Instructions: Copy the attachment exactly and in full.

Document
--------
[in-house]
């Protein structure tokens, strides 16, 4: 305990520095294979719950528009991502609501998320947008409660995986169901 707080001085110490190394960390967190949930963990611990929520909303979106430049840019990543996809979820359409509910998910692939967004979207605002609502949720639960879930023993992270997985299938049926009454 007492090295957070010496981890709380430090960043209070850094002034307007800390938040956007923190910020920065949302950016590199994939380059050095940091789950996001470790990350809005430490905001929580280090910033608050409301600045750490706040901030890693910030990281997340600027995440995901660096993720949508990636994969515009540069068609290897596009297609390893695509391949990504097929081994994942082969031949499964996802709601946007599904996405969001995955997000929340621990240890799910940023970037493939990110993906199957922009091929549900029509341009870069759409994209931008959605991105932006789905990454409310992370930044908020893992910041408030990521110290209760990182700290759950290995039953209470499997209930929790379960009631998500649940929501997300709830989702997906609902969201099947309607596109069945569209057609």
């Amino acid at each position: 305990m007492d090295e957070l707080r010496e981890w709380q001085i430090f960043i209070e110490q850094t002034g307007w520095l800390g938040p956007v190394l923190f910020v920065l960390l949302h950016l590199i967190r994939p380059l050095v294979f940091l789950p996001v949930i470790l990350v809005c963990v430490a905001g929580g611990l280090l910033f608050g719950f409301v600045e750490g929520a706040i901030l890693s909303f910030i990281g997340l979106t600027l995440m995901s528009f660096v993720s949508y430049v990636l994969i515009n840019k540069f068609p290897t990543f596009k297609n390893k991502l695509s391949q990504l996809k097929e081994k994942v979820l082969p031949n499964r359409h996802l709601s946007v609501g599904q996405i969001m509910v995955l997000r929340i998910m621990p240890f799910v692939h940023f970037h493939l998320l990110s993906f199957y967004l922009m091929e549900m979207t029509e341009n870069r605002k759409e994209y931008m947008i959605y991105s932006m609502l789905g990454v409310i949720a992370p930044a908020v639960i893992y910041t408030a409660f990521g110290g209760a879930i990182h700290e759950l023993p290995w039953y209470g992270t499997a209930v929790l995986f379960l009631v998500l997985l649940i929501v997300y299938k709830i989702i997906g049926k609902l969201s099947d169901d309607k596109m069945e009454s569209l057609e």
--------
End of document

[in-house]
């Protein structure tokens, strides 16, 4: 305990520095294979719950528009991502609501998320947008409660995986169901 707080001085110490190394960390967190949930963990611990929520909303979106430049840019990543996809979820359409509910998910692939967004979207605002609502949720639960879930023993992270997985299938049926009454 007492090295957070010496981890709380430090960043209070850094002034307007800390938040956007923190910020920065949302950016590199994939380059050095940091789950996001470790990350809005430490905001929580280090910033608050409301600045750490706040901030890693910030990281997340600027995440995901660096993720949508990636994969515009540069068609290897596009297609390893695509391949990504097929081994994942082969031949499964996802709601946007599904996405969001995955997000929340621990240890799910940023970037493939990110993906199957922009091929549900029509341009870069759409994209931008959605991105932006789905990454409310992370930044908020893992910041408030990521110290209760990182700290759950290995039953209470499997209930929790379960009631998500649940929501997300709830989702997906609902969201099947309607596109069945569209057609």
């Amino acid at each position: 305990m007492d090295e957070l707080r010496e981890w709380q001085i430090f960043i209070e110490q850094t002034g307007w520095l800390g938040p956007v190394l923190f910020v920065l960390l949302h950016l590199i967190r994939p380059l050095v294979f940091l789950p996001v949930i470790l990350v809005c963990v430490a905001g929580g611990l280090l910033f608050g719950f409301v600045e750490g929520a706040i901030l890693s909303f910030i990281g997340l979106t600027l995440m995901s528009f660096v993720s949508y430049v990636l994969i515009n840019k540069f068609p290897t990543f596009k297609n390893k991502l695509s391949q990504l996809k097929e081994k994942v979820l082969p031949n499964r359409h996802l709601s946007v609501g599904q996405i969001m509910v995955l997000r929340i998910m621990p240890f799910v692939h940023f970037h493939l998320l990110s993906f199957y967004l922009m091929e549900m979207t029509e341009n870069r605002k759409e994209y931008m947008i959605y991105s932006m609502l789905g990454v409310i949720a992370p930044a908020v639960i893992y910041t408030a409660f990521g110290g209760a879930i990182h700290e759950l023993p290995w039953y209470g992270t499997a209930v929790l995986f379960l009631v998500l997985l649940i929501v997300y299938k709830i989702i997906g049926k609902l969201s099947d169901d309607k596109m069945e009454s569209l057609e």